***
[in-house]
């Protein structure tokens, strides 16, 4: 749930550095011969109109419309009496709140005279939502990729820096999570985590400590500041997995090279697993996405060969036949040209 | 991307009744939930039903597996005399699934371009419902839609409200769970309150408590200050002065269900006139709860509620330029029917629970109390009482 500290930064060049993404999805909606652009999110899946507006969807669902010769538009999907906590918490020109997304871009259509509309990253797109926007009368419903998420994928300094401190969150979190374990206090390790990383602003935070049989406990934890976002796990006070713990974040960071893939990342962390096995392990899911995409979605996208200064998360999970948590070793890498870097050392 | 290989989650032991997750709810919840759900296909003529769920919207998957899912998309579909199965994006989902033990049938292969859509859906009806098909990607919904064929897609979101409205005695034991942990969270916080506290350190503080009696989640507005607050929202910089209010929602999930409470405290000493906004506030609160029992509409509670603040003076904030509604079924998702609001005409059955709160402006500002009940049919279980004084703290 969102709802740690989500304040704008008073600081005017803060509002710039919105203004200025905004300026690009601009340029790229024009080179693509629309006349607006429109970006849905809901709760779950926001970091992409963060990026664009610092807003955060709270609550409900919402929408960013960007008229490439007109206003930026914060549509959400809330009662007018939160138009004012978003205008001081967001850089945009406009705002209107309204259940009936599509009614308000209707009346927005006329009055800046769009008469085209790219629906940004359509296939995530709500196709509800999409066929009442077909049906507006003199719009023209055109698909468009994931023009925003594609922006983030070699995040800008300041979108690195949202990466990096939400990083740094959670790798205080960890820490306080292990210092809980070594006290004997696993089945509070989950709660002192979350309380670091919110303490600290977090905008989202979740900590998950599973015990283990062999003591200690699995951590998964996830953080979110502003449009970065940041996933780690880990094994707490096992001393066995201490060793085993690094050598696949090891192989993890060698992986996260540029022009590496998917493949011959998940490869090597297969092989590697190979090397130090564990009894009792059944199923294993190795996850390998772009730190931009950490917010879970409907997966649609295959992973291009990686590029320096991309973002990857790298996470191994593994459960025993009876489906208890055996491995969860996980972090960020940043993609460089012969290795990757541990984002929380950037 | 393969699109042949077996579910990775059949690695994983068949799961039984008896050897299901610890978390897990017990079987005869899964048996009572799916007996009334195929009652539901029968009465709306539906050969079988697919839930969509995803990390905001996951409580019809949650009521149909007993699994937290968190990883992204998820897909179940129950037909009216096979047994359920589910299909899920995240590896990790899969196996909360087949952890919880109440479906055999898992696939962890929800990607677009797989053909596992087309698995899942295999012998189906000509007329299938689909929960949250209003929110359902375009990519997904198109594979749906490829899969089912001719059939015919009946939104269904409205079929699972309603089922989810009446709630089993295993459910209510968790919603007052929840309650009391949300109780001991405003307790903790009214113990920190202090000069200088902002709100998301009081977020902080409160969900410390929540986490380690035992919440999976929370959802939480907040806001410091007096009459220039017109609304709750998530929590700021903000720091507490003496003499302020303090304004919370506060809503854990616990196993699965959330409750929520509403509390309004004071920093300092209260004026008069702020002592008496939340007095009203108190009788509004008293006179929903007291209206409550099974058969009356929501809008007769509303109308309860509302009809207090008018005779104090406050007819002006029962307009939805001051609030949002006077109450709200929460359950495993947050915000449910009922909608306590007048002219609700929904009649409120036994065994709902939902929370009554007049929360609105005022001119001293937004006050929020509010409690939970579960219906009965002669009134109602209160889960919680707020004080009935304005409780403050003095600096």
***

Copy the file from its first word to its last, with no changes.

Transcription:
[in-house]
């Protein structure tokens, strides 16, 4: 749930550095011969109109419309009496709140005279939502990729820096999570985590400590500041997995090279697993996405060969036949040209 | 991307009744939930039903597996005399699934371009419902839609409200769970309150408590200050002065269900006139709860509620330029029917629970109390009482 500290930064060049993404999805909606652009999110899946507006969807669902010769538009999907906590918490020109997304871009259509509309990253797109926007009368419903998420994928300094401190969150979190374990206090390790990383602003935070049989406990934890976002796990006070713990974040960071893939990342962390096995392990899911995409979605996208200064998360999970948590070793890498870097050392 | 290989989650032991997750709810919840759900296909003529769920919207998957899912998309579909199965994006989902033990049938292969859509859906009806098909990607919904064929897609979101409205005695034991942990969270916080506290350190503080009696989640507005607050929202910089209010929602999930409470405290000493906004506030609160029992509409509670603040003076904030509604079924998702609001005409059955709160402006500002009940049919279980004084703290 969102709802740690989500304040704008008073600081005017803060509002710039919105203004200025905004300026690009601009340029790229024009080179693509629309006349607006429109970006849905809901709760779950926001970091992409963060990026664009610092807003955060709270609550409900919402929408960013960007008229490439007109206003930026914060549509959400809330009662007018939160138009004012978003205008001081967001850089945009406009705002209107309204259940009936599509009614308000209707009346927005006329009055800046769009008469085209790219629906940004359509296939995530709500196709509800999409066929009442077909049906507006003199719009023209055109698909468009994931023009925003594609922006983030070699995040800008300041979108690195949202990466990096939400990083740094959670790798205080960890820490306080292990210092809980070594006290004997696993089945509070989950709660002192979350309380670091919110303490600290977090905008989202979740900590998950599973015990283990062999003591200690699995951590998964996830953080979110502003449009970065940041996933780690880990094994707490096992001393066995201490060793085993690094050598696949090891192989993890060698992986996260540029022009590496998917493949011959998940490869090597297969092989590697190979090397130090564990009894009792059944199923294993190795996850390998772009730190931009950490917010879970409907997966649609295959992973291009990686590029320096991309973002990857790298996470191994593994459960025993009876489906208890055996491995969860996980972090960020940043993609460089012969290795990757541990984002929380950037 | 393969699109042949077996579910990775059949690695994983068949799961039984008896050897299901610890978390897990017990079987005869899964048996009572799916007996009334195929009652539901029968009465709306539906050969079988697919839930969509995803990390905001996951409580019809949650009521149909007993699994937290968190990883992204998820897909179940129950037909009216096979047994359920589910299909899920995240590896990790899969196996909360087949952890919880109440479906055999898992696939962890929800990607677009797989053909596992087309698995899942295999012998189906000509007329299938689909929960949250209003929110359902375009990519997904198109594979749906490829899969089912001719059939015919009946939104269904409205079929699972309603089922989810009446709630089993295993459910209510968790919603007052929840309650009391949300109780001991405003307790903790009214113990920190202090000069200088902002709100998301009081977020902080409160969900410390929540986490380690035992919440999976929370959802939480907040806001410091007096009459220039017109609304709750998530929590700021903000720091507490003496003499302020303090304004919370506060809503854990616990196993699965959330409750929520509403509390309004004071920093300092209260004026008069702020002592008496939340007095009203108190009788509004008293006179929903007291209206409550099974058969009356929501809008007769509303109308309860509302009809207090008018005779104090406050007819002006029962307009939805001051609030949002006077109450709200929460359950495993947050915000449910009922909608306590007048002219609700929904009649409120036994065994709902939902929370009554007049929360609105005022001119001293937004006050929020509010409690939970579960219906009965002669009134109602209160889960919680707020004080009935304005409780403050003095600096």